Cinema de Bergerac: Cyrano on the Big Screen


“That’s not a nose. THIS is a nose!”

When you think of the great noses in movie history, few stand out like Cyrano de Bergerac’s. The rhyme-reciting, sword-fighting, Roxanne-loving, wiener-faced hero from Edmond Rostand’s enduring play has been synonymous with noses for almost as long as Pinocchio, dating all the way back to the late 19th century (1897). Both stories have withstood the test of time, and the past 125 years have brought us several productions of Pinocchio and Cyrano de Bergerac on both the stage and the big screen.

2022 brings us intriguing new movie versions of each. Guillermo del Toro’s Pinocchio is a stop motion animated musical scheduled for a December release, and Cyrano is Joe Wright’s magnificent new feature that’s now playing in theaters. It flips the French classic on its head in two interesting ways: One, it’s a musical based on Erica Schmidt’s 2018 stage musical of the same name. And two, it’s the first Cyrano movie where the protagonist doesn’t have a pickle-sized prosthetic proboscis protruding from his face. That’s right, Cyrano without the big nose. The customary facial deformity is swapped for dwarfism and the movie features compelling turns by Peter Dinklage as the title character, Haley Bennet as Roxanne, and Kelvin Harrison Jr. as Christian. The movie’s success ultimately hinges on the musical score by twins Bryce and Aaron Dessner of The National and they deliver big time. Cyrano was one of my Top 10 films of 2021 and the only recent musical (in a year packed with musicals) with music I’d actually listen to outside of the movie experience.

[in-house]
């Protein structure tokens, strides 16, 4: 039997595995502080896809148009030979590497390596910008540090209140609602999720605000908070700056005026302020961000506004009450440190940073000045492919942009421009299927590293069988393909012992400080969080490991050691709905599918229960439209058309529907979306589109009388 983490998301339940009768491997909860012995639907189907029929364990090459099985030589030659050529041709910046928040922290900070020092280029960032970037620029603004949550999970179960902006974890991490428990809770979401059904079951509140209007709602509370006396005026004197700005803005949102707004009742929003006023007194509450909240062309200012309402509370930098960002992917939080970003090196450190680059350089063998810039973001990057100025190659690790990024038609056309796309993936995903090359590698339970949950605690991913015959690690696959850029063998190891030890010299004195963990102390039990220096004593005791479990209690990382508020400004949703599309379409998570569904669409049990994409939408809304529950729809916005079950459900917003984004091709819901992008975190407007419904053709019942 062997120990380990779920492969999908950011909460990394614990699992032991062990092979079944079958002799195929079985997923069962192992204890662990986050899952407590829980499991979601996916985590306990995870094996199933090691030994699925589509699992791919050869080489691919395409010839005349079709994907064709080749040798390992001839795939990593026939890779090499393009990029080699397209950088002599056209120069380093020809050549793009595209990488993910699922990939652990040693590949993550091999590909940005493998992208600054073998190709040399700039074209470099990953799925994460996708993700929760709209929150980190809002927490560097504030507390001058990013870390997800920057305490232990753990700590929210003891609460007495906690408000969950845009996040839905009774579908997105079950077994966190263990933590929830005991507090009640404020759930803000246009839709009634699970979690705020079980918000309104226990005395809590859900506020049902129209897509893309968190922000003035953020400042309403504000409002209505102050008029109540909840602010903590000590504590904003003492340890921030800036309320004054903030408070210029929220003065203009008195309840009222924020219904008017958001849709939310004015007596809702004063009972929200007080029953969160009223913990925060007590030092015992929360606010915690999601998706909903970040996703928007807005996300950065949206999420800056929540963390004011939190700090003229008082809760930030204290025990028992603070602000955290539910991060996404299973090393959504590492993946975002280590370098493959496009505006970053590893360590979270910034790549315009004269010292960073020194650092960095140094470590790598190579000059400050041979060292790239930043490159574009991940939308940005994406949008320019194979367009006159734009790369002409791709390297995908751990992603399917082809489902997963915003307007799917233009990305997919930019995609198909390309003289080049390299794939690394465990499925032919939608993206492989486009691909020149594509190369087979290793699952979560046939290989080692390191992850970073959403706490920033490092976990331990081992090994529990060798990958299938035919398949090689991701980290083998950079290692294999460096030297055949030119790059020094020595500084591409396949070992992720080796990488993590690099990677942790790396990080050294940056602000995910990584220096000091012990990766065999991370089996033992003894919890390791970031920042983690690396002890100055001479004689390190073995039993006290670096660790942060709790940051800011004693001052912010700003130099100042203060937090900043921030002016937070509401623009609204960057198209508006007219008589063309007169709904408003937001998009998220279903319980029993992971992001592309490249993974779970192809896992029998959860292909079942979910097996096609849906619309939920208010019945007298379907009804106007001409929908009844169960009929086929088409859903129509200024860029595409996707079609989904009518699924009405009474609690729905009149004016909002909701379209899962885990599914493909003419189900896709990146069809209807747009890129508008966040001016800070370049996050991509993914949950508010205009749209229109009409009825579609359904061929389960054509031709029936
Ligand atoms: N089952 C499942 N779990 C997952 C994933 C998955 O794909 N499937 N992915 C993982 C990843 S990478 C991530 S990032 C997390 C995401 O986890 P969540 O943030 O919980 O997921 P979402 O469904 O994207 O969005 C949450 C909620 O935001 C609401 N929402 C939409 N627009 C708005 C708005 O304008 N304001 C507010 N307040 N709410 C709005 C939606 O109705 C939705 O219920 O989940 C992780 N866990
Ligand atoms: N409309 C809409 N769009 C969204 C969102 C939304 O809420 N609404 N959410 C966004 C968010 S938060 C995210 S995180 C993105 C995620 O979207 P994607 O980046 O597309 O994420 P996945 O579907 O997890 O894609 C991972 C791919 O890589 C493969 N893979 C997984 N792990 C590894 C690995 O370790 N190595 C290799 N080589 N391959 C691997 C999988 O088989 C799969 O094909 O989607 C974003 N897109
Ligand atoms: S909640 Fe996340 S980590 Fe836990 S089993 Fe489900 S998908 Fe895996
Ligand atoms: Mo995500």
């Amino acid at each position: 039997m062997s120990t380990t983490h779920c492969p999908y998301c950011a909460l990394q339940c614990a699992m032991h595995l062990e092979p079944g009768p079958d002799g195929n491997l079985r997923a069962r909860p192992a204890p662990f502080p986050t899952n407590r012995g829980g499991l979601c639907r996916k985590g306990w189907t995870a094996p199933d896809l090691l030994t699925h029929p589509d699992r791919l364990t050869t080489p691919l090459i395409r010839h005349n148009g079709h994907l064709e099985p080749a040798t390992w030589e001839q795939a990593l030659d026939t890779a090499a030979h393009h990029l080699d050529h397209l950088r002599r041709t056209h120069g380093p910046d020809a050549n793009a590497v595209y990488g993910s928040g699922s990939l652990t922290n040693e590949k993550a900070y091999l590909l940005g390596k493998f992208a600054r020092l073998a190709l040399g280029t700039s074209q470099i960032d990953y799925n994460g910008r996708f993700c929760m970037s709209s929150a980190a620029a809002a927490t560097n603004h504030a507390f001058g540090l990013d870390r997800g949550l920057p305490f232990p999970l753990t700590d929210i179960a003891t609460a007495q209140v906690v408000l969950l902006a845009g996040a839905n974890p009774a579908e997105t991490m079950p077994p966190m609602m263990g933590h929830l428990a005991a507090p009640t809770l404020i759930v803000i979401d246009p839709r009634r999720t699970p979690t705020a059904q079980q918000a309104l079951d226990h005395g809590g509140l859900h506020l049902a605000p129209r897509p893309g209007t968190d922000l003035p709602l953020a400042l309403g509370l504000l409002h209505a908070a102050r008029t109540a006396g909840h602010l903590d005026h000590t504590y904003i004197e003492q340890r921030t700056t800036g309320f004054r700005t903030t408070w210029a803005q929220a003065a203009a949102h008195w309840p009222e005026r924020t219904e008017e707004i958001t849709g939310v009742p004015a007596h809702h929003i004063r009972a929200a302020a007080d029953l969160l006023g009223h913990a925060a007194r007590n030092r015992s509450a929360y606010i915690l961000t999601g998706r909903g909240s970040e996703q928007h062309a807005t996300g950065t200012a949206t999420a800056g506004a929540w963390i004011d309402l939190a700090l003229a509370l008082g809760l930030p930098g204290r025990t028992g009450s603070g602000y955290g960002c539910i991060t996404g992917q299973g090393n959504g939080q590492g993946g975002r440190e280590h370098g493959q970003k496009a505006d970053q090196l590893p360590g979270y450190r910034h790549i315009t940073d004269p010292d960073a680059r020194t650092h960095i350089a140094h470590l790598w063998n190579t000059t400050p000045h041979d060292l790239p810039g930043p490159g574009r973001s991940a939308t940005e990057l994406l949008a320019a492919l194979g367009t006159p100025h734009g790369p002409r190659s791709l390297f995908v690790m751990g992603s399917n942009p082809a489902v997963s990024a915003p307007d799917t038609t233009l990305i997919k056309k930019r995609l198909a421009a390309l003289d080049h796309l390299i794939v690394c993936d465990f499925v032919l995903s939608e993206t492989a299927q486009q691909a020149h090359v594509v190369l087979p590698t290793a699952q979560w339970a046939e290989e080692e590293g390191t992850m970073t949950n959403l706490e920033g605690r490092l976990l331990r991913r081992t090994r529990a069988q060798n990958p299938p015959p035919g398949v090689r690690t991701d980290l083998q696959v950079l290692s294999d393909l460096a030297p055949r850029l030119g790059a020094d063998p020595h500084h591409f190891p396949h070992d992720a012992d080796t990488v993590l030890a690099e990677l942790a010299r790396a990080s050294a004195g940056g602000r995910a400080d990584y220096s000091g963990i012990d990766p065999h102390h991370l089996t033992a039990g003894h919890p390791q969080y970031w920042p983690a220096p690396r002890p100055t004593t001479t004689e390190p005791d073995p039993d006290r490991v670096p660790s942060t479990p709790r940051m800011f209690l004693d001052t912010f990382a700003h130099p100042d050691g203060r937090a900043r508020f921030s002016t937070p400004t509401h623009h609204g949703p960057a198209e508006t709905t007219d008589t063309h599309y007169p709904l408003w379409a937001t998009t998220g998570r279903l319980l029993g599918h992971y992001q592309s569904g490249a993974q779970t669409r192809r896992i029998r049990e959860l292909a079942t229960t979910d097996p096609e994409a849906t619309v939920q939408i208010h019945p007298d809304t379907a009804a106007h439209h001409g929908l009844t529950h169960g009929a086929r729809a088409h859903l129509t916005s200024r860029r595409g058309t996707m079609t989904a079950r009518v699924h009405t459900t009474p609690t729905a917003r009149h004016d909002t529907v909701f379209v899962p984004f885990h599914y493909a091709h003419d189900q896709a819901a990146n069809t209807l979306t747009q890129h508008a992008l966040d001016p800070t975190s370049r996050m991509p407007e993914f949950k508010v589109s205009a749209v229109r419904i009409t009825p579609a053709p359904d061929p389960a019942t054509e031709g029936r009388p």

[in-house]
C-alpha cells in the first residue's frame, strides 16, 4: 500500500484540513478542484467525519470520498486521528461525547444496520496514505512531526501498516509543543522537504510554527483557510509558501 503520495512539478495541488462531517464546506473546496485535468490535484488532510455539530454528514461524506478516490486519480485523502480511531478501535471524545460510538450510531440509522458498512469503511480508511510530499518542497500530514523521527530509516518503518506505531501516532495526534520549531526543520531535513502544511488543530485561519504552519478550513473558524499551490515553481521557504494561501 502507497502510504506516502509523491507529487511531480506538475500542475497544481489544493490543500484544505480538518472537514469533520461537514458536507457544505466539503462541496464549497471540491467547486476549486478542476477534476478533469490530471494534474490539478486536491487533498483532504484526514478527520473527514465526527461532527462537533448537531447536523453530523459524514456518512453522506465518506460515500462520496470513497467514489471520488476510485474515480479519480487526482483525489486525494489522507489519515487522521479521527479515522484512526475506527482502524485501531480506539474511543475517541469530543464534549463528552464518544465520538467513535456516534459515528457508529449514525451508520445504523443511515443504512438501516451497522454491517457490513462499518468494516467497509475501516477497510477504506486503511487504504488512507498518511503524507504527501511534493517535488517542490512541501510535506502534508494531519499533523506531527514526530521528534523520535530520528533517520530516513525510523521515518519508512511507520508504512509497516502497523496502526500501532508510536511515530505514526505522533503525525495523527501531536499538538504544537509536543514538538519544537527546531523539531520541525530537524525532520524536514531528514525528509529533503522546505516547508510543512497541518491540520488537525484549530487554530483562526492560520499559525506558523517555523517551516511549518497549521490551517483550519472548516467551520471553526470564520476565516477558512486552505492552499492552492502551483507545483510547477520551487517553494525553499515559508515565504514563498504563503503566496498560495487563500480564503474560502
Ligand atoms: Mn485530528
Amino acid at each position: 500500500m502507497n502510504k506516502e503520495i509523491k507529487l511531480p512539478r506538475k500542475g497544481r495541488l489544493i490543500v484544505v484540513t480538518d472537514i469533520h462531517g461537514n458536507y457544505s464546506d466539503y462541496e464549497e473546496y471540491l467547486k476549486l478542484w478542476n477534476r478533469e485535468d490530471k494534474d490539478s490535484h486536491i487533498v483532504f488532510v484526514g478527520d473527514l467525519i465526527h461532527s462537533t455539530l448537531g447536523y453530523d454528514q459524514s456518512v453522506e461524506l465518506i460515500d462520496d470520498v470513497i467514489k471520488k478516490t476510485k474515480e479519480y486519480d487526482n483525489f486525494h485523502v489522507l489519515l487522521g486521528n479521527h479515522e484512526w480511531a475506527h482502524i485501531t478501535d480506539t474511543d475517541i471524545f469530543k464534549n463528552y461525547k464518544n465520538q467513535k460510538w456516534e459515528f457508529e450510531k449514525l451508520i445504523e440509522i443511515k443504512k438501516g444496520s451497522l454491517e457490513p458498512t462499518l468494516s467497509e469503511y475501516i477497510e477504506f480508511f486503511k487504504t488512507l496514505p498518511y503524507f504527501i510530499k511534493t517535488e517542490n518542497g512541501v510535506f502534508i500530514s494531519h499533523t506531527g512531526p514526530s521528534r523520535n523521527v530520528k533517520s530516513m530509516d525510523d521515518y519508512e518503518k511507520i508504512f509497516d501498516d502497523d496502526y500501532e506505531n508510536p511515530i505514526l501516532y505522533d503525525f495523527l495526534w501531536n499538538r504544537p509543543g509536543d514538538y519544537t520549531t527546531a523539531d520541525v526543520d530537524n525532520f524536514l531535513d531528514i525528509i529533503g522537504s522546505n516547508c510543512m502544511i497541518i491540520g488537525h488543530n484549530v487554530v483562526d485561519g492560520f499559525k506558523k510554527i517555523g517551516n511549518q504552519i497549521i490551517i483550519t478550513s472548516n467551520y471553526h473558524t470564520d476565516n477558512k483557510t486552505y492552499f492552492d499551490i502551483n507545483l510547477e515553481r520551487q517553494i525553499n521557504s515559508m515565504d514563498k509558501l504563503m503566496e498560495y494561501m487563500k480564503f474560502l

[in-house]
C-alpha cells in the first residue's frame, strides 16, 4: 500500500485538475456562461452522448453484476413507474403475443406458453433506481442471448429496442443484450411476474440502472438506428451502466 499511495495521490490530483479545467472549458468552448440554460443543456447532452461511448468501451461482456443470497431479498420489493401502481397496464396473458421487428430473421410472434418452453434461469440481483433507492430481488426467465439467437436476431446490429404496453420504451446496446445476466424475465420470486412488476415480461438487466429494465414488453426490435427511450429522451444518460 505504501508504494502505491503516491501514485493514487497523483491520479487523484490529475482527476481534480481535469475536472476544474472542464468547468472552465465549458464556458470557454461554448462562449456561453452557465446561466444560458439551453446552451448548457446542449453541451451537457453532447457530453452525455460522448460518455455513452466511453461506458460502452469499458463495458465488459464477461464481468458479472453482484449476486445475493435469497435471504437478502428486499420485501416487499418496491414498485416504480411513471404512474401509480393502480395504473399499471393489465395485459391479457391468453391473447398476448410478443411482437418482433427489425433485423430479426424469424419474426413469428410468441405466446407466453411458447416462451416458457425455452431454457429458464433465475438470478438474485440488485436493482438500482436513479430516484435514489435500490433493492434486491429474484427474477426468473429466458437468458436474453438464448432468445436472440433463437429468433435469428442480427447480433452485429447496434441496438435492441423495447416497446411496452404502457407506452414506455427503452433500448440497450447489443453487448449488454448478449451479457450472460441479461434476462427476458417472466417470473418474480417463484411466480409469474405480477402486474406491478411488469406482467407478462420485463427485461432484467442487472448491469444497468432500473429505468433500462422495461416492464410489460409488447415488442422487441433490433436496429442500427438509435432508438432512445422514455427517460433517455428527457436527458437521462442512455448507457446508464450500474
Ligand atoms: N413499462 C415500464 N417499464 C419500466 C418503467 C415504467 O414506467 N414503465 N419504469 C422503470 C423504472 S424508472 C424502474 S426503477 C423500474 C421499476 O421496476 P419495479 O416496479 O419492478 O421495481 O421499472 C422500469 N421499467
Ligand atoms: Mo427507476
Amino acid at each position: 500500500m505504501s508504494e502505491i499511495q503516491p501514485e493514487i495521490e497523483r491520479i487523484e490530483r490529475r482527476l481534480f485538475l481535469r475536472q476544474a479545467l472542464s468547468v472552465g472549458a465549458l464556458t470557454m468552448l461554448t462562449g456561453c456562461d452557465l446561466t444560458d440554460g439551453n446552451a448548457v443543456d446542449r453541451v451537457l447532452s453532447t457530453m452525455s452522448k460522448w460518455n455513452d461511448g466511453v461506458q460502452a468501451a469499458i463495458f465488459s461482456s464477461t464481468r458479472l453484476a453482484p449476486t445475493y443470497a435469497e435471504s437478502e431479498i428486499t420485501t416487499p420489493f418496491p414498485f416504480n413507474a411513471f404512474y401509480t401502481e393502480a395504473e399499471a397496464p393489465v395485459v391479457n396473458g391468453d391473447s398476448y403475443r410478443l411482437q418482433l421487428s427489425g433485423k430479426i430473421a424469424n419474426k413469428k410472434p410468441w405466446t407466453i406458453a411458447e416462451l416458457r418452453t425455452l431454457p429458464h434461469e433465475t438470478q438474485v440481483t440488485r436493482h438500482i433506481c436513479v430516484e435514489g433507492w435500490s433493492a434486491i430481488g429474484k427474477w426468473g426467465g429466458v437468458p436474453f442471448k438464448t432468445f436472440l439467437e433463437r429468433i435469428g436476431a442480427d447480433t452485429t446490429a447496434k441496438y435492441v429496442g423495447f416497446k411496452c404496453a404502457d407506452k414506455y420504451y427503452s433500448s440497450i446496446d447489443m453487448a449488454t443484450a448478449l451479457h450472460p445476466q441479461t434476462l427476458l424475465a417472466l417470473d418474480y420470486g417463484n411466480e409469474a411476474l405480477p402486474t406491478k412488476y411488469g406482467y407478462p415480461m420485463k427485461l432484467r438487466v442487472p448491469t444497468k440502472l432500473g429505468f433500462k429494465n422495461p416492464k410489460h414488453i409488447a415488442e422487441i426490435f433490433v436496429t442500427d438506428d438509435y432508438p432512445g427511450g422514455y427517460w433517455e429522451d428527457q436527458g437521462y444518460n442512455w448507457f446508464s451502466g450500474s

While Pinocchio is a household name thanks to the 1940 animated Disney classic, in the US of A, Cyrano de Bergerac is not as well-known, especially among younger generations and folks who don’t know theatre or classic cinema. It’s been awhile since a Cyrano movie made a splash over here, but this new Cyrano has a chance to garner some interest. It’s one of the more accessible versions of the story with its catchy soundtrack that gets better with each listen, its young talented cast, and the inclusion of Game of Thrones star Peter Dinklage, who might draw some viewers that wouldn’t normally be interested.

Cyrano de Bergerac is a timeless tale, part Quixote part Shakespeare, full of humor and heartbreak, with a leading role that is coveted by actors and a story that’s been adapted in a variety of ways. There are several worthwhile movie versions and picking a favorite Cyrano performance is like picking a favorite Bond. José Ferrer, Toshiro Mifune, Gérard Depardieu, Kevin Kline, and Peter Dinklage all bring a little something different to the role, as do their co-stars playing Roxanne, Christian, and De Guiche. The films tweak the Cyrano story and characters in their own unique ways, and some of them deviate from Edmond Rostand’s vision more than others, but they all keep with its spirit.